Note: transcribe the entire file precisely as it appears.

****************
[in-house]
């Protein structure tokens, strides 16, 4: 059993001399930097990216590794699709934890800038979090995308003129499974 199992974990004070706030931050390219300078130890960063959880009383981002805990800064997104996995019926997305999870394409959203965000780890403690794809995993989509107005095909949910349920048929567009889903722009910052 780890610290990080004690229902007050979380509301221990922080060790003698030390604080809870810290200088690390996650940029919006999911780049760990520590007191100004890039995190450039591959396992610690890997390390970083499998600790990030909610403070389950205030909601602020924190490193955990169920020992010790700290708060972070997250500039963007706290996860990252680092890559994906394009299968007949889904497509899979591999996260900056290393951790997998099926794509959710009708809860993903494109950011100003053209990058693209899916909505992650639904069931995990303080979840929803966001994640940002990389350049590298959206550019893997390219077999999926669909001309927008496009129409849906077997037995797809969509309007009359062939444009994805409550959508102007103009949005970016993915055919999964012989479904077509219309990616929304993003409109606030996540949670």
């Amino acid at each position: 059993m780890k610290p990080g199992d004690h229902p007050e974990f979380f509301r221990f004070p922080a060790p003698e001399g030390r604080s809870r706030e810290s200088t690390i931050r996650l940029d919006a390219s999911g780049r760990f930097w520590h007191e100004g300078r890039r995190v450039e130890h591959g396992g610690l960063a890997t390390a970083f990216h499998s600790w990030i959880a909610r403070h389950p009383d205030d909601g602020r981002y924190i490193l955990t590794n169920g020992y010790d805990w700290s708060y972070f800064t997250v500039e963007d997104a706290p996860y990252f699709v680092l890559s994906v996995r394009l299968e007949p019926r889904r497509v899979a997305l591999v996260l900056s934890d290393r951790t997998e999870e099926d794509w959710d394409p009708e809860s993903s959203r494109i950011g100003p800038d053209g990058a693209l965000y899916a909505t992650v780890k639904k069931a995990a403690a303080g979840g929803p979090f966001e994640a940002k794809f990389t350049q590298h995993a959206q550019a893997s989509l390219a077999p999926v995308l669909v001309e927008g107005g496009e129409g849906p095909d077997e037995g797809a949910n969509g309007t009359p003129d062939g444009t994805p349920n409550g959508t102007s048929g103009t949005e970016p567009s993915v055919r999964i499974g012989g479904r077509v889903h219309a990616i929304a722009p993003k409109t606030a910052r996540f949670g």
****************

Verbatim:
[in-house]
């Protein structure tokens, strides 16, 4: 059993001399930097990216590794699709934890800038979090995308003129499974 199992974990004070706030931050390219300078130890960063959880009383981002805990800064997104996995019926997305999870394409959203965000780890403690794809995993989509107005095909949910349920048929567009889903722009910052 780890610290990080004690229902007050979380509301221990922080060790003698030390604080809870810290200088690390996650940029919006999911780049760990520590007191100004890039995190450039591959396992610690890997390390970083499998600790990030909610403070389950205030909601602020924190490193955990169920020992010790700290708060972070997250500039963007706290996860990252680092890559994906394009299968007949889904497509899979591999996260900056290393951790997998099926794509959710009708809860993903494109950011100003053209990058693209899916909505992650639904069931995990303080979840929803966001994640940002990389350049590298959206550019893997390219077999999926669909001309927008496009129409849906077997037995797809969509309007009359062939444009994805409550959508102007103009949005970016993915055919999964012989479904077509219309990616929304993003409109606030996540949670």
């Amino acid at each position: 059993m780890k610290p990080g199992d004690h229902p007050e974990f979380f509301r221990f004070p922080a060790p003698e001399g030390r604080s809870r706030e810290s200088t690390i931050r996650l940029d919006a390219s999911g780049r760990f930097w520590h007191e100004g300078r890039r995190v450039e130890h591959g396992g610690l960063a890997t390390a970083f990216h499998s600790w990030i959880a909610r403070h389950p009383d205030d909601g602020r981002y924190i490193l955990t590794n169920g020992y010790d805990w700290s708060y972070f800064t997250v500039e963007d997104a706290p996860y990252f699709v680092l890559s994906v996995r394009l299968e007949p019926r889904r497509v899979a997305l591999v996260l900056s934890d290393r951790t997998e999870e099926d794509w959710d394409p009708e809860s993903s959203r494109i950011g100003p800038d053209g990058a693209l965000y899916a909505t992650v780890k639904k069931a995990a403690a303080g979840g929803p979090f966001e994640a940002k794809f990389t350049q590298h995993a959206q550019a893997s989509l390219a077999p999926v995308l669909v001309e927008g107005g496009e129409g849906p095909d077997e037995g797809a949910n969509g309007t009359p003129d062939g444009t994805p349920n409550g959508t102007s048929g103009t949005e970016p567009s993915v055919r999964i499974g012989g479904r077509v889903h219309a990616i929304a722009p993003k409109t606030a910052r996540f949670g």